What Justice Stewart is saying here is the Executive Branch is asking the Court to extend its own power in support of the Executive Branch. There were no laws preventing the publishing of this type of information, in fact Congress had turned down language which would have done specifically that. This being the case, the Court has nothing to base a ruling in favor of the Government on.
The primary complaint of the dissenting Justices was one of the speed at which these ruling were made. They feel as a group there was not enough time for the process of the law, which is just as important as the letter of it, to be followed.
Chief Justice Burger writes:
These cases are not simple for another and more immediate reason. We do not know the facts of the cases. No District Judge knew all the facts. No Court of Appeals judge knew all the facts. No member of this Court knows all the facts.
Why are we in this posture, in which only those judges to whom the First Amendment is absolute and permits of no restraint in any circumstances or for any reason, are really in a position to act?
I suggest we are in this posture because these cases have been conducted in unseemly haste. MR. JUSTICE HARLAN covers the chronology of events demonstrating the hectic pressures under which these cases have been processed, and I need not restate them. The prompt setting of these cases reflects our universal abhorrence of prior restraint. But prompt judicial action does not mean unjudicial haste.
He then lays the blame for the speed on the New York Times. In a way it is understandable for the Times to be in such a hurry. In their case they were enjoined, while the Washington Post was not. The Times had invested a lot of time and effort in their series and were about see that investment become a sunk cost, by losing their scoop.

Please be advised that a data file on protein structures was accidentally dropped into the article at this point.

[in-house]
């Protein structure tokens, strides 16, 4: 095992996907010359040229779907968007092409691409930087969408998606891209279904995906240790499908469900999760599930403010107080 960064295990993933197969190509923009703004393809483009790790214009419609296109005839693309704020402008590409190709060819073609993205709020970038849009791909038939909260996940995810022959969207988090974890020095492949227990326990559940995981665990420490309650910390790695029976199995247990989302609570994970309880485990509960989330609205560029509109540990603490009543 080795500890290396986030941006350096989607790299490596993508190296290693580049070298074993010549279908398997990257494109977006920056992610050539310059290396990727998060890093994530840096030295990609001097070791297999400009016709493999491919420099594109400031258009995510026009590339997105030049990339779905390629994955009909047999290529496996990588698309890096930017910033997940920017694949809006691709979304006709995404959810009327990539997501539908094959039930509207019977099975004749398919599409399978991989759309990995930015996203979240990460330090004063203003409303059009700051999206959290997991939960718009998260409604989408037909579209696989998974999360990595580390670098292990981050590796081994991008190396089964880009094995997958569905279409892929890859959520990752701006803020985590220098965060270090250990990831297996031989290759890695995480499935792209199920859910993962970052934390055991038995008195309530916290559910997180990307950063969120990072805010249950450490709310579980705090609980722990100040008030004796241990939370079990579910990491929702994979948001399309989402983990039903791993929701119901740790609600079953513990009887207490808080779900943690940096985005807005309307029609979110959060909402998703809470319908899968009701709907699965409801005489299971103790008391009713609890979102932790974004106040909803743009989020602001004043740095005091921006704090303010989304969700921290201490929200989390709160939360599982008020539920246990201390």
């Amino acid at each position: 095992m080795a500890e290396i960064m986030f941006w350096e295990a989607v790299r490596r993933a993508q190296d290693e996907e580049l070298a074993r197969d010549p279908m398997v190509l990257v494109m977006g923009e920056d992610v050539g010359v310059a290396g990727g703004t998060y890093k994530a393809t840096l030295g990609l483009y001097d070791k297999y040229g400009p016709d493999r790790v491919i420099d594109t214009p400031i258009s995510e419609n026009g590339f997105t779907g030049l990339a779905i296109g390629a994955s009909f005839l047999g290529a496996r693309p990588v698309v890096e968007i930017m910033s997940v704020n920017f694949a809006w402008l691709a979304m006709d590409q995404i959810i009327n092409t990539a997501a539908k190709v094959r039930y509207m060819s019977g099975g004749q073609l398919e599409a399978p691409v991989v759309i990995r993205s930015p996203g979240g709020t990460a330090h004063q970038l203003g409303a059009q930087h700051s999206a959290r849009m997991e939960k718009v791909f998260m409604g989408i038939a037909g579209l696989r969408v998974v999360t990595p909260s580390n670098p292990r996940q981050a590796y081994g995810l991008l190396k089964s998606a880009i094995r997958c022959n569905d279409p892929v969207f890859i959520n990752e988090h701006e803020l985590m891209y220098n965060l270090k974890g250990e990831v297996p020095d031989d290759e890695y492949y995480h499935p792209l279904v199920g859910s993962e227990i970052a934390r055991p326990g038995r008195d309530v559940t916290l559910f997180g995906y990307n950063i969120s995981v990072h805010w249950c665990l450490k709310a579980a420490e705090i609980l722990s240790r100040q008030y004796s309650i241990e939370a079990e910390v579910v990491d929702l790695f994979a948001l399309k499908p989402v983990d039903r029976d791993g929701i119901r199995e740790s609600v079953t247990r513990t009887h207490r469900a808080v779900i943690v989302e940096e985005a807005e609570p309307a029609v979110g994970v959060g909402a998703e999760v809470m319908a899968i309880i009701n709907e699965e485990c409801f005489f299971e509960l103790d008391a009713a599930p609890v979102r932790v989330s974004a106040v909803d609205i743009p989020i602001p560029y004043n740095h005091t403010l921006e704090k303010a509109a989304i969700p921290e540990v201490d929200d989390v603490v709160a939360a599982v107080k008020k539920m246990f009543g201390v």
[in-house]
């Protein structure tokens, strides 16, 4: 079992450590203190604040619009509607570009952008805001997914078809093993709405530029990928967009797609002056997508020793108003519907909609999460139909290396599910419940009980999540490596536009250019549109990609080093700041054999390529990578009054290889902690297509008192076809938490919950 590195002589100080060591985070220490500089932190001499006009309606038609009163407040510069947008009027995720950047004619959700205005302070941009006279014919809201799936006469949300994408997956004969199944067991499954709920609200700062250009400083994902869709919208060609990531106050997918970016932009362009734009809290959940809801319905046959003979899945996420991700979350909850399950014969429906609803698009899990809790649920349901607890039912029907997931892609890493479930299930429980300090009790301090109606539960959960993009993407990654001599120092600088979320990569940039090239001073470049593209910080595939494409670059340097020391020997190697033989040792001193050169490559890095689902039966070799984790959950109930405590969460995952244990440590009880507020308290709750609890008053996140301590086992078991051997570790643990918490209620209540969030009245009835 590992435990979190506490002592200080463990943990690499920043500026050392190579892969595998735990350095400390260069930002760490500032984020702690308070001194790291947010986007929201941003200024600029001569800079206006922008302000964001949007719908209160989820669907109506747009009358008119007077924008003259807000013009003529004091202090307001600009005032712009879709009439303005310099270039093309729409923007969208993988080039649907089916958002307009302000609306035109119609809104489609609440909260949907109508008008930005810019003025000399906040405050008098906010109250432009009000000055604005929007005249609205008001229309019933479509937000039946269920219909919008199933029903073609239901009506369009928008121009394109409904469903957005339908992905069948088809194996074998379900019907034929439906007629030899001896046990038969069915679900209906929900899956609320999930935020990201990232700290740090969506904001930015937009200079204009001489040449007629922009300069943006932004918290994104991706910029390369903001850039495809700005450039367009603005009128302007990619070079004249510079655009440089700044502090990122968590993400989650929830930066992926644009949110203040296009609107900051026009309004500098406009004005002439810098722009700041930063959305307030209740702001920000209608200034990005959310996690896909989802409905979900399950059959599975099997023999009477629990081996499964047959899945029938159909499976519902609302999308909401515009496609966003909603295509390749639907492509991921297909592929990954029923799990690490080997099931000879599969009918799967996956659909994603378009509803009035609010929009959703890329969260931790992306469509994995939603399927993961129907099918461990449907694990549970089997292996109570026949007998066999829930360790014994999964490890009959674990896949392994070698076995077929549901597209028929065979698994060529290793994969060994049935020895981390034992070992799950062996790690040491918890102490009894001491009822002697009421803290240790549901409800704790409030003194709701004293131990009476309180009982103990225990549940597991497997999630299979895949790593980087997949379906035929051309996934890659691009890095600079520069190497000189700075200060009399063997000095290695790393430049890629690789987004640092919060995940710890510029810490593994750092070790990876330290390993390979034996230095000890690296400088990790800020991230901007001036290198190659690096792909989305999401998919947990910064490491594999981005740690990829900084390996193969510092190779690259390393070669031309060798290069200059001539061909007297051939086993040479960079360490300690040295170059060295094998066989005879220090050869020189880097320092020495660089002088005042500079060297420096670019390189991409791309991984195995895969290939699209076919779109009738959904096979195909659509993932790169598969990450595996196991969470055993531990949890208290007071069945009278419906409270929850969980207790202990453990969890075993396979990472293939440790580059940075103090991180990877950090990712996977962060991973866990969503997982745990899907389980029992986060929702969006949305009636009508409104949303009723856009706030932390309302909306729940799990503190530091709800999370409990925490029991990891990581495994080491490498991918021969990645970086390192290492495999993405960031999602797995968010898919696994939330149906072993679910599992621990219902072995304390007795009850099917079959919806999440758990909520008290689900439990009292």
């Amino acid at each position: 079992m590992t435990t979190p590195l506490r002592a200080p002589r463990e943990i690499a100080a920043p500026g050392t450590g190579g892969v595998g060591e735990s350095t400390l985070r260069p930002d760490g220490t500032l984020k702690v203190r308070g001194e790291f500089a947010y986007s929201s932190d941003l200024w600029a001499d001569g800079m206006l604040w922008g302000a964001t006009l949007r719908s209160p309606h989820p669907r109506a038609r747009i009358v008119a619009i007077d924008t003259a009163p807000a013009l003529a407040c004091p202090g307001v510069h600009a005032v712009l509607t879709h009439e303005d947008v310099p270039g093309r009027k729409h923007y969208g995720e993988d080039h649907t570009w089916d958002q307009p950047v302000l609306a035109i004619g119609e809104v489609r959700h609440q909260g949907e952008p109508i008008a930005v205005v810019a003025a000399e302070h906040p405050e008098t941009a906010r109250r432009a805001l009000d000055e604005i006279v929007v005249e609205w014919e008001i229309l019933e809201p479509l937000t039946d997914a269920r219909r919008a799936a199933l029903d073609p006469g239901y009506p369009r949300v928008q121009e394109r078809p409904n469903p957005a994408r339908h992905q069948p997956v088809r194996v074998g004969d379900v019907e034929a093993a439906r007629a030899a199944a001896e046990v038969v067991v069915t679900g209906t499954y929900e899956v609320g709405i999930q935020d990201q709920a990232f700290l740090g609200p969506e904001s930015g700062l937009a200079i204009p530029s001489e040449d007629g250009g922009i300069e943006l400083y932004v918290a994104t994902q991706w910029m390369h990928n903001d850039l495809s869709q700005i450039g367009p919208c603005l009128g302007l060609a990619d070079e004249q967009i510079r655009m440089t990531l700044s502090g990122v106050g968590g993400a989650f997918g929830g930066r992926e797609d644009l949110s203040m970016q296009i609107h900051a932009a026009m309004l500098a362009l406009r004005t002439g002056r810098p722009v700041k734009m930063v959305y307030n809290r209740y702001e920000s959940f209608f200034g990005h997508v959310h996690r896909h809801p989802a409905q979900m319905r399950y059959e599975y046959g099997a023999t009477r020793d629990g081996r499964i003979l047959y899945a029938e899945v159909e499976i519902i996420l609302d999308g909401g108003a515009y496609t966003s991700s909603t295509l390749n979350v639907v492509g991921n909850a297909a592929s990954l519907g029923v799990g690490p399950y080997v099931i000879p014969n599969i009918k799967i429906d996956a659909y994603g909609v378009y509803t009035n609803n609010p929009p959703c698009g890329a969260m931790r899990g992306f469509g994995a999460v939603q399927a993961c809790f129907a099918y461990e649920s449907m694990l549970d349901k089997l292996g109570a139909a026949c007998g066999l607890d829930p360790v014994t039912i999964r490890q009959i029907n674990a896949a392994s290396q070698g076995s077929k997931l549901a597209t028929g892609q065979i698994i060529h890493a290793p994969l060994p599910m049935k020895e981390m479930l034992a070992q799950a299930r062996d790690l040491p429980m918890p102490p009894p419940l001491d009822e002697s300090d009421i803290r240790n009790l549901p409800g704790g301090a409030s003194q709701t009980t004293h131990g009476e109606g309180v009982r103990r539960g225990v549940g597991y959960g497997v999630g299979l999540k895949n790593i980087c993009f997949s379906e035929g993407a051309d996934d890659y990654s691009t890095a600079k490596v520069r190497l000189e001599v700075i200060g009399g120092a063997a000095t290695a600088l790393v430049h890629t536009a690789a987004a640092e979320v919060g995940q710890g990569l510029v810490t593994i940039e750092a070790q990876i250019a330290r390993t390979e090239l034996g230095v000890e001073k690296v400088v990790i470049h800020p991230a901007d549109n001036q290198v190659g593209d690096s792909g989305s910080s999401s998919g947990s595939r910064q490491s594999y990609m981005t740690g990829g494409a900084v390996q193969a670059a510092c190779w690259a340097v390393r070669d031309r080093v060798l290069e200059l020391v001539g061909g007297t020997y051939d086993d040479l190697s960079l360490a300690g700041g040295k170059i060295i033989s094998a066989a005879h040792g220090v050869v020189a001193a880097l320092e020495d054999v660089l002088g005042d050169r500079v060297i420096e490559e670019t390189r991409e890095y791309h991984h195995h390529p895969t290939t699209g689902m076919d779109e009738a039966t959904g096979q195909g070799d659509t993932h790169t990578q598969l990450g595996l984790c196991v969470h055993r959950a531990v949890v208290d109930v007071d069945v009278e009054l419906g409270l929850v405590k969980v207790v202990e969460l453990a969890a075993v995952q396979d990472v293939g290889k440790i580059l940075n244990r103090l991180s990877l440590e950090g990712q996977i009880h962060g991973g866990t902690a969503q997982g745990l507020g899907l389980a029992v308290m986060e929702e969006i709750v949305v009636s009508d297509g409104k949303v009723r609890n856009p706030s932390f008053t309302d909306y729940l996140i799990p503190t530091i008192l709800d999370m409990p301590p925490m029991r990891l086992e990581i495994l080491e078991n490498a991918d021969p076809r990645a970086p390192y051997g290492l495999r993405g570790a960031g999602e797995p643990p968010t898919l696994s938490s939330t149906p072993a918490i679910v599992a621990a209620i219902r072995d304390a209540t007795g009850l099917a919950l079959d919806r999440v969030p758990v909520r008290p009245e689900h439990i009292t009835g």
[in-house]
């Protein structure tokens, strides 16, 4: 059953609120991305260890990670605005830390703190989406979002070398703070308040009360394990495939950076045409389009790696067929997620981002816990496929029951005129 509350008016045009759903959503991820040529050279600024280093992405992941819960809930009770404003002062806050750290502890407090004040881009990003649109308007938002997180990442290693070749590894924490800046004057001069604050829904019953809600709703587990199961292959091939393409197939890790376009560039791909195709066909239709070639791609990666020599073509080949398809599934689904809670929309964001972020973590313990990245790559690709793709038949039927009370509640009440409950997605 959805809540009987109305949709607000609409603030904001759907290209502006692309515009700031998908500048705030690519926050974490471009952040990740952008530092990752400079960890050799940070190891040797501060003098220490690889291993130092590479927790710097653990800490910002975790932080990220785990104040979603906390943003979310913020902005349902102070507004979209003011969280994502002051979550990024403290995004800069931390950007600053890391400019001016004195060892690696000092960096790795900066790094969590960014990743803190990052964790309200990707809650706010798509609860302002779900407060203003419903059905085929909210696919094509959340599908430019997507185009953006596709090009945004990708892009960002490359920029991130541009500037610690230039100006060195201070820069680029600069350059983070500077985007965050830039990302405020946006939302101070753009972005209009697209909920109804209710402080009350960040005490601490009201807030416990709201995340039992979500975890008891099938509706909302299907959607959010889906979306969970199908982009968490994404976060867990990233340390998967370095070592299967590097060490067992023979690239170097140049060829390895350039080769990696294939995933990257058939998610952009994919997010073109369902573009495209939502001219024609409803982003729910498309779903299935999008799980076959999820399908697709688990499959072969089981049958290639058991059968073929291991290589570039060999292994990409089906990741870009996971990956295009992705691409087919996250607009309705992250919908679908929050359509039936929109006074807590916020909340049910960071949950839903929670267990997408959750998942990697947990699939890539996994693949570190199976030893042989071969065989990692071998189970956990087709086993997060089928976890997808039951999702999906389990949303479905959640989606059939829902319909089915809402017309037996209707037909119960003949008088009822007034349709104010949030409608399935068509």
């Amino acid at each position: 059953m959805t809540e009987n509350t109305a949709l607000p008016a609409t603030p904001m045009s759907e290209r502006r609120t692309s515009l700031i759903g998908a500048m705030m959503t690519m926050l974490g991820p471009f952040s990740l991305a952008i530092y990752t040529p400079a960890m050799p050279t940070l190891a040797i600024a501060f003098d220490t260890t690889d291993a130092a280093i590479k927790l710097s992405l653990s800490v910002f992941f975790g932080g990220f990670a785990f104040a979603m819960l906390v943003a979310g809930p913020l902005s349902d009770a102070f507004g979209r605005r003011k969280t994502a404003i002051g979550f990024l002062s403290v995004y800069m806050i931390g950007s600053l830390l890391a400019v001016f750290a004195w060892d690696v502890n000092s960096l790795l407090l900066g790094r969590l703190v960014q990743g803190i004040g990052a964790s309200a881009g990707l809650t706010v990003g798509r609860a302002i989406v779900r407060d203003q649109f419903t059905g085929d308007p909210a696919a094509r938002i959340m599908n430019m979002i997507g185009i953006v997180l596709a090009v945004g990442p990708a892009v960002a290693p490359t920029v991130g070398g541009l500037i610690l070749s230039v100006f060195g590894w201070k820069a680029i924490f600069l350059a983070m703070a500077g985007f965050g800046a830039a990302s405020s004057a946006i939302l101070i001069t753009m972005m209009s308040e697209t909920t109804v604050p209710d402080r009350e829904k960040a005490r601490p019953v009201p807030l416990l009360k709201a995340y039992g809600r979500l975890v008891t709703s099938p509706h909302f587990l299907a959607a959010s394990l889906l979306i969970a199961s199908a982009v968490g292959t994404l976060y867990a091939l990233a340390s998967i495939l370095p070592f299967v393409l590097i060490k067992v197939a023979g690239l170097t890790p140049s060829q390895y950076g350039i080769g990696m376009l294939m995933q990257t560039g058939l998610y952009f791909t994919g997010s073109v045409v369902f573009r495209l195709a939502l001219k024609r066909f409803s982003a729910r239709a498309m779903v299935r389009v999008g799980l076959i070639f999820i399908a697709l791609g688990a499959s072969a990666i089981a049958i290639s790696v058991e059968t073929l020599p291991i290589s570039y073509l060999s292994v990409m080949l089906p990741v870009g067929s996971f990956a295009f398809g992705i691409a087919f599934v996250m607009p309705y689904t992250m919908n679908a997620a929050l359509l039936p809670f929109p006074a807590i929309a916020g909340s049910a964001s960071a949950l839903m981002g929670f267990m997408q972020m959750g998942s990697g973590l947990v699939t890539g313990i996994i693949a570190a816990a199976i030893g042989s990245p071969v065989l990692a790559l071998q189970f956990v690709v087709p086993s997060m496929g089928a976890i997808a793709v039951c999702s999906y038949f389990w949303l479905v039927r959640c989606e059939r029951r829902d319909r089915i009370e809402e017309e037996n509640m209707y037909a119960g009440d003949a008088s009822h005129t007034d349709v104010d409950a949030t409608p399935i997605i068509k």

Justice Harlan is concernedabout the legal issues which should have been decided prior to the Supreme Courts review that were not allowed to be settled. He lists them:
1. Whether the Attorney General is authorized to bring these suits in the name of the United States. Compare In re Debs, (1895), with Youngstown Sheet & Tube Co. v. Sawyer, (1952). This question involves as well the construction and validity of a singularly opaque statute — the Espionage Act, (e).
2. Whether the First Amendment permits the federal courts to enjoin publication of stories which would present a serious threat to national security. See Near v. Minnesota, , 716 (1931) (dictum).
3. Whether the threat to publish highly secret documents is of itself a sufficient implication of national security to justify an injunction on the theory that, regardless of the contents of the documents, harm enough results simply from the demonstration of such a breach of secrecy.
4. Whether the unauthorized disclosure of any of these particular documents would seriously impair the national security.
5. What weight should be given to the opinion of high officers in the Executive Branch of the Government with respect to questions 3 and 4.
6. Whether the newspapers are entitled to retain and use the documents notwithstanding the seemingly uncontested facts that the documents, or the originals of which they are duplicates, were purloined from the Government’s possession, and that the newspapers received them with knowledge that they had been feloniously acquired. Cf. Liberty Lobby, Inc. v. Pearson, (1967, amended 1968).
7. Whether the threatened harm to the national security or the Government’s possessory interest in the documents justifies the issuance of an injunction against publication in light of —